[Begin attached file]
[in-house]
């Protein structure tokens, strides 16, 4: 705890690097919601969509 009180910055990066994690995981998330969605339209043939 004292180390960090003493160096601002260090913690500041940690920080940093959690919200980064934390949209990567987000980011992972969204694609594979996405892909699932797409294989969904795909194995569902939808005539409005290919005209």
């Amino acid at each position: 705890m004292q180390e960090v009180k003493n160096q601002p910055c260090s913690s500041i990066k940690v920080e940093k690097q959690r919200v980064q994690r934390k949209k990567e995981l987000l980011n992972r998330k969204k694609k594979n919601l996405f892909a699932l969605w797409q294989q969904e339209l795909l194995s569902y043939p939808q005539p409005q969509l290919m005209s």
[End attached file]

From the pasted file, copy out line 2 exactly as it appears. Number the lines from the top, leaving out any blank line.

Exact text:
């Protein structure tokens, strides 16, 4: 705890690097919601969509 009180910055990066994690995981998330969605339209043939 004292180390960090003493160096601002260090913690500041940690920080940093959690919200980064934390949209990567987000980011992972969204694609594979996405892909699932797409294989969904795909194995569902939808005539409005290919005209």